DHEEPAN, drama, rated R, in Tamil and French with subtitles, The Screen, 3.5 chiles
A film with many unexpected turns, Dheepan begins in a refugee camp in Sri Lanka, where a man, a woman, and a nine-year-old girl form a makeshift family to escape their war-torn country and begin a life somewhere else. The film ends in a drug-infested housing project in a Parisian suburb. Because the trio has made a pretense of being a family, as the film progresses, it seems as though Dheepan’s ( Jesuthasan Antonythasan) and Yalini’s (Kalieaswari Srinivasan) attempts to connect with each other and to parent Illayaal (Claudine Vinasithamby) will be the story’s focus. Instead, the film takes a sharp turn into the subplot of Yalini’s new job. She cooks and cleans for a disabled man, Habib (Faouzi Bensaïdi), whose apartment is also the operations base of a temperamental drug dealer, Brahim (Vincent Rottiers). Helmed inventively by Jacques Audiard, the film won the Palme d’Or at last year’s Cannes Film Festival. With the recent terror attacks in Paris, it’s not surprising that a film that deals with immigrant life in Paris and encounters with unexpected violence — in this case, drug-related — resonated with Cannes audiences.
The character of Yalini infuses this serious film with a dose of spirit. At first, her interactions with Dheepan are terse. One day, she goes so far as to tell him that he has no sense of humor. Yalini’s subsequent friendship with Dheepan gives the film a sensual charge, but also of interest are her nascent attempts to communicate with Brahim, who hangs out in Habib’s apartment and savors the food she prepares. The connection between Yalini and Brahim is evident early on and complicates her budding relationship with Dheepan and the already-tangled drug trade in the housing project.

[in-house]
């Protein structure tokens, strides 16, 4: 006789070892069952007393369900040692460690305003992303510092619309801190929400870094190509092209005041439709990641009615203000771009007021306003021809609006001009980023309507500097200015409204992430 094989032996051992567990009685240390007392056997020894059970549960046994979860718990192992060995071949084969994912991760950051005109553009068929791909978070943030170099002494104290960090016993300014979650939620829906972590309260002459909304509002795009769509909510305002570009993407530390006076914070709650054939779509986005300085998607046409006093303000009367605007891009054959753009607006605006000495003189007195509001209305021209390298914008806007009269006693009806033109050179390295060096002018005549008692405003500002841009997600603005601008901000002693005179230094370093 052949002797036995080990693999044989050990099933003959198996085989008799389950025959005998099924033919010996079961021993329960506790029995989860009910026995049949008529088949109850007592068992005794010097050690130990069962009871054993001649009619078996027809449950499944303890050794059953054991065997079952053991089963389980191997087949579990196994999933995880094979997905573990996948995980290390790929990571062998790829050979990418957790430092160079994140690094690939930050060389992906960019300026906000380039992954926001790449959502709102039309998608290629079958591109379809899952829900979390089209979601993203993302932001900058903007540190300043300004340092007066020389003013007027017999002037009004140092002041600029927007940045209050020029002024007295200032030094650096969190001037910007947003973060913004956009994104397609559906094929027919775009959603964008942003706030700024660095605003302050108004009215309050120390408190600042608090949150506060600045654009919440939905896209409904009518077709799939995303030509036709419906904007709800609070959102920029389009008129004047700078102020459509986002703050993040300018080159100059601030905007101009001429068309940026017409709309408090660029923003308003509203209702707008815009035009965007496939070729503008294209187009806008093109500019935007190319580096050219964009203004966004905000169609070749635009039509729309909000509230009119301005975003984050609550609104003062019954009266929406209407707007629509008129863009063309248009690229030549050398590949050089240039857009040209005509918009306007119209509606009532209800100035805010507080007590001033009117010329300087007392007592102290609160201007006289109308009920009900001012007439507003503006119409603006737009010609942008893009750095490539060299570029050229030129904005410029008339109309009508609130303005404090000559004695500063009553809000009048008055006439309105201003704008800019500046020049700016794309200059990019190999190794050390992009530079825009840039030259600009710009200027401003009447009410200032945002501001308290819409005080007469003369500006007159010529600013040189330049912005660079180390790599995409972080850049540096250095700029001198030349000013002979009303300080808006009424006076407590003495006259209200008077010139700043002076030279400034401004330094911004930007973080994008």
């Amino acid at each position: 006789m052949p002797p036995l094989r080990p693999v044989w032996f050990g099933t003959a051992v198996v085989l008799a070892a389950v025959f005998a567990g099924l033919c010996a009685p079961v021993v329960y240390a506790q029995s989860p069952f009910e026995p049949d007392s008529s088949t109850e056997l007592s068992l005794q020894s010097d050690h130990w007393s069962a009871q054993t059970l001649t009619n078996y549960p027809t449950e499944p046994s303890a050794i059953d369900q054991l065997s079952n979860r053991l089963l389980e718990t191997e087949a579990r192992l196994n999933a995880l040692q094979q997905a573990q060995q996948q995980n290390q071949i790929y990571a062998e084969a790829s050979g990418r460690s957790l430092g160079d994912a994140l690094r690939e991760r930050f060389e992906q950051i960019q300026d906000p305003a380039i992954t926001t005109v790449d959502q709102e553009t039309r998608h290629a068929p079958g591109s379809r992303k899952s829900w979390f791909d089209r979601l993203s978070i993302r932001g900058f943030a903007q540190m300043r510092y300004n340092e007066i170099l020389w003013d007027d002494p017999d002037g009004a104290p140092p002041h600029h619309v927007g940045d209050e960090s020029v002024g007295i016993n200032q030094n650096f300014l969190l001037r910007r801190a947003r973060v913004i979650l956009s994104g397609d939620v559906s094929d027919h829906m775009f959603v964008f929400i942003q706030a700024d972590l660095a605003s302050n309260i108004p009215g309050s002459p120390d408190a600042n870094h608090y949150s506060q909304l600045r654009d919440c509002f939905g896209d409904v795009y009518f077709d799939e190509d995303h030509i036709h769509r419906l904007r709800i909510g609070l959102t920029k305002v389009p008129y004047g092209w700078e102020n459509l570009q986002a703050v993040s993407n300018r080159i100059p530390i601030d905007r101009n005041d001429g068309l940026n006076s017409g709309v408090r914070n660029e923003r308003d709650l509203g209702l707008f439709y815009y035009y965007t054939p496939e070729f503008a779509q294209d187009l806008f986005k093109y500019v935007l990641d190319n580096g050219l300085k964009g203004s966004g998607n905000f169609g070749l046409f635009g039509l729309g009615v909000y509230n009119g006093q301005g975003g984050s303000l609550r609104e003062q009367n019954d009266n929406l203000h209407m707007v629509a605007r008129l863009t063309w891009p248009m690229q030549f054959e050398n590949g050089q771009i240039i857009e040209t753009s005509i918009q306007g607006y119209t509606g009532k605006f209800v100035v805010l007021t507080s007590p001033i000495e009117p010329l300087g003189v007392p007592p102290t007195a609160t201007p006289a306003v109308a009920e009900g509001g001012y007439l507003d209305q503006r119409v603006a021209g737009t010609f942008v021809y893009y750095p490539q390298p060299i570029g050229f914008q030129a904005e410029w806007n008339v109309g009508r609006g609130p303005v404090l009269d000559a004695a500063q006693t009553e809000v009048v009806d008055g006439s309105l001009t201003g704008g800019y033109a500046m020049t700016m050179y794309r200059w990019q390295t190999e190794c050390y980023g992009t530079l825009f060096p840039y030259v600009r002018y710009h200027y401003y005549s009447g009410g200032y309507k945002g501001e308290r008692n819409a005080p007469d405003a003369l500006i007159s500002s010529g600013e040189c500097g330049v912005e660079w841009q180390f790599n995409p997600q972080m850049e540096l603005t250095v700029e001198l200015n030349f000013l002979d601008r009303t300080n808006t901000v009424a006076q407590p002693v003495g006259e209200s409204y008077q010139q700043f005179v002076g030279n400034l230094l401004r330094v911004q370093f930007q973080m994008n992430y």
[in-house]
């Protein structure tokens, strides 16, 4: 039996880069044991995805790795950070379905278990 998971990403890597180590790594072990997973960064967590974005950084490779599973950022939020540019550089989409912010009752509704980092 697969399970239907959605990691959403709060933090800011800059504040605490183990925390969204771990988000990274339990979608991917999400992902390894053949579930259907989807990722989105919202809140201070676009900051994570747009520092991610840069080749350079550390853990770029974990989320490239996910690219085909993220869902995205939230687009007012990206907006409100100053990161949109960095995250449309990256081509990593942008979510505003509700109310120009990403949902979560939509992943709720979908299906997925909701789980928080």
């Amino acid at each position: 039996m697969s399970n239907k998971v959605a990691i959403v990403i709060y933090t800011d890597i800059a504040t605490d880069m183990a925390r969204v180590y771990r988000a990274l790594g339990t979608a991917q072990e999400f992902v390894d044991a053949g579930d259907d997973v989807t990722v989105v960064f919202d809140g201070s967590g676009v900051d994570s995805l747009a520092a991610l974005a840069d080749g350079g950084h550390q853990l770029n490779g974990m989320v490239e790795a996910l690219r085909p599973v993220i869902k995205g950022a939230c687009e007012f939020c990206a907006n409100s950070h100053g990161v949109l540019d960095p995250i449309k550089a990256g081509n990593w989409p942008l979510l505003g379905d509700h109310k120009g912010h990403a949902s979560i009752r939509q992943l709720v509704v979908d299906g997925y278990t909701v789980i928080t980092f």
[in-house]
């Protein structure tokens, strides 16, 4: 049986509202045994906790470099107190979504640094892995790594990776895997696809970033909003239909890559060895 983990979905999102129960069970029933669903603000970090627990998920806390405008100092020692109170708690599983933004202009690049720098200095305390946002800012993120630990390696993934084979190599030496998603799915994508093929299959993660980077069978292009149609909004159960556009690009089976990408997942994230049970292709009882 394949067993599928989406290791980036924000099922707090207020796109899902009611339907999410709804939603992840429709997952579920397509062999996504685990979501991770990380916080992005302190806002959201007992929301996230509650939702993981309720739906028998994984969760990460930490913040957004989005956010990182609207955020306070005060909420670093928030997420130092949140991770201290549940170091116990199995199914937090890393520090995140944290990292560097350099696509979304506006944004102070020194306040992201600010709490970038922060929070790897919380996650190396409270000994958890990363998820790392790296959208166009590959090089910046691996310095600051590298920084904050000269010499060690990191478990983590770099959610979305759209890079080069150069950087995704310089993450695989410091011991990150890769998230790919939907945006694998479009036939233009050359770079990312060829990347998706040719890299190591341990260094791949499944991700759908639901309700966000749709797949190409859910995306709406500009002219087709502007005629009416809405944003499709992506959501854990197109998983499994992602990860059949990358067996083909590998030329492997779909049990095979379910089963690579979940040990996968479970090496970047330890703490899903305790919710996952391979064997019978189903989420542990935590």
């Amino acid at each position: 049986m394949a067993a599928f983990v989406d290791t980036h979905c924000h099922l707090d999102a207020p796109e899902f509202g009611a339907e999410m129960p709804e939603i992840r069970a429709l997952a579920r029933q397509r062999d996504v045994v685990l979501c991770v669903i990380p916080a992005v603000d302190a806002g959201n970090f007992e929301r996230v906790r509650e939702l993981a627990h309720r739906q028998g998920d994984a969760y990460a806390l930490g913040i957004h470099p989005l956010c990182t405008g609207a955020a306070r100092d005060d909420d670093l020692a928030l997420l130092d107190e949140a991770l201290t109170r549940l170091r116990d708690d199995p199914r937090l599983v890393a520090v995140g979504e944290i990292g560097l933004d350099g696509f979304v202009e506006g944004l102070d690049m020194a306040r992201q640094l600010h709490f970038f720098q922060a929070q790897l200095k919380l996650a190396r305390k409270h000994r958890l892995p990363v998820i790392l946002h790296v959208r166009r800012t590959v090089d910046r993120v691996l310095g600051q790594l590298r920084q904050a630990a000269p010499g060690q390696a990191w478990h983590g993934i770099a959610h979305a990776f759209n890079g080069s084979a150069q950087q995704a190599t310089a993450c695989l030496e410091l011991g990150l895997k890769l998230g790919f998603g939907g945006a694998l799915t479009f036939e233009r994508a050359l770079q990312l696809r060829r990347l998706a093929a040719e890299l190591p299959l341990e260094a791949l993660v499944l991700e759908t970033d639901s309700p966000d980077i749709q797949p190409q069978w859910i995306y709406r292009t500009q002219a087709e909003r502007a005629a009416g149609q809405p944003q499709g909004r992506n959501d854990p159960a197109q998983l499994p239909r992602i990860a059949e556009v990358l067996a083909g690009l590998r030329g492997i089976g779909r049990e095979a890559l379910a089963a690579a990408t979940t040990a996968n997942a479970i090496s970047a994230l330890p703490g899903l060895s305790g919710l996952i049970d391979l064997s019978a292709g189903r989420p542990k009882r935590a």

Occasionally the camera moves from a close-up of Dheepan’s face to a poetic close-up of, say, an elephant in slow motion, as though that is what he is thinking about. We understand, without being told, that Dheepan may be in France, but his mind, to some extent, has still not gotten over his surreal transplant from Sri Lanka.
Young Illayaal begins to go to a school in Paris, where she reads poetry and learns to recite it. With her language skills, Illayaal helps her fauxparents negotiate their new life. Yalini yearns to lead a more authentic life, and she wants to leave her pretend family behind to go to England and live with her cousin there. Though Yalini has had a fairly smooth escape from Sri Lanka, her second attempt to escape won’t be as easy. The music, which incorporates Sri Lankan ballads, pop, and temple music, adds to the narrative complexity. In this powerful film, in which the threat of violence is always imminent, Illayaal’s recitation of poetry provides a sliver of hope. — Priyanka Kumar
Family is what you make it: Claudine Vinasithamby and Jesuthasan Antonythasan